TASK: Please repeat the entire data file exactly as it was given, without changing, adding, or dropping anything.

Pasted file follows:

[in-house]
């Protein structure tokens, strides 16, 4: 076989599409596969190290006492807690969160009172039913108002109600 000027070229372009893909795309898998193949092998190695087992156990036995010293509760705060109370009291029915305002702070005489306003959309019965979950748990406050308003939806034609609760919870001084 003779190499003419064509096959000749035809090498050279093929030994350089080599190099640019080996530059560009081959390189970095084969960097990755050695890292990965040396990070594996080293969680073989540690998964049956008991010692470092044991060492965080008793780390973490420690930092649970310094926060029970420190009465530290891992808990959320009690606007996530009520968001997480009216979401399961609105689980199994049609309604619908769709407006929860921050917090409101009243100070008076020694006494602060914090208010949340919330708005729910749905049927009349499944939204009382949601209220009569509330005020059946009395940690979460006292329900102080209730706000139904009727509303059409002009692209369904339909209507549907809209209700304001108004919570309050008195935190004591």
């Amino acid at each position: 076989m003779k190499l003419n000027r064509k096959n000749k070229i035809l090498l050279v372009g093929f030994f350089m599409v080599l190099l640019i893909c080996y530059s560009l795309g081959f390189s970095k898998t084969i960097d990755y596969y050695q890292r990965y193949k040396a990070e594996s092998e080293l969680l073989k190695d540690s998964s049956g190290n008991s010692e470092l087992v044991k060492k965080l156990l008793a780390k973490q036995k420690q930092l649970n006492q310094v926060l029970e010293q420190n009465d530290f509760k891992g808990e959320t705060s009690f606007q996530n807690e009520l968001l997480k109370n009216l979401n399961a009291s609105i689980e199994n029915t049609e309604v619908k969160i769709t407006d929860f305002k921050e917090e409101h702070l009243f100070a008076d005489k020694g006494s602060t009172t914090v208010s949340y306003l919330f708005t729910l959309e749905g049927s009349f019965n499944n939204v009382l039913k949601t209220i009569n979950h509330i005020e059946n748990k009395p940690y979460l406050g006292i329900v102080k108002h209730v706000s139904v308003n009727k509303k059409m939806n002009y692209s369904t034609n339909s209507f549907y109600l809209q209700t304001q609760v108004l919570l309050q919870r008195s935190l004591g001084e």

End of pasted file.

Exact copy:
[in-house]
């Protein structure tokens, strides 16, 4: 076989599409596969190290006492807690969160009172039913108002109600 000027070229372009893909795309898998193949092998190695087992156990036995010293509760705060109370009291029915305002702070005489306003959309019965979950748990406050308003939806034609609760919870001084 003779190499003419064509096959000749035809090498050279093929030994350089080599190099640019080996530059560009081959390189970095084969960097990755050695890292990965040396990070594996080293969680073989540690998964049956008991010692470092044991060492965080008793780390973490420690930092649970310094926060029970420190009465530290891992808990959320009690606007996530009520968001997480009216979401399961609105689980199994049609309604619908769709407006929860921050917090409101009243100070008076020694006494602060914090208010949340919330708005729910749905049927009349499944939204009382949601209220009569509330005020059946009395940690979460006292329900102080209730706000139904009727509303059409002009692209369904339909209507549907809209209700304001108004919570309050008195935190004591």
């Amino acid at each position: 076989m003779k190499l003419n000027r064509k096959n000749k070229i035809l090498l050279v372009g093929f030994f350089m599409v080599l190099l640019i893909c080996y530059s560009l795309g081959f390189s970095k898998t084969i960097d990755y596969y050695q890292r990965y193949k040396a990070e594996s092998e080293l969680l073989k190695d540690s998964s049956g190290n008991s010692e470092l087992v044991k060492k965080l156990l008793a780390k973490q036995k420690q930092l649970n006492q310094v926060l029970e010293q420190n009465d530290f509760k891992g808990e959320t705060s009690f606007q996530n807690e009520l968001l997480k109370n009216l979401n399961a009291s609105i689980e199994n029915t049609e309604v619908k969160i769709t407006d929860f305002k921050e917090e409101h702070l009243f100070a008076d005489k020694g006494s602060t009172t914090v208010s949340y306003l919330f708005t729910l959309e749905g049927s009349f019965n499944n939204v009382l039913k949601t209220i009569n979950h509330i005020e059946n748990k009395p940690y979460l406050g006292i329900v102080k108002h209730v706000s139904v308003n009727k509303k059409m939806n002009y692209s369904t034609n339909s209507f549907y109600l809209q209700t304001q609760v108004l919570l309050q919870r008195s935190l004591g001084e």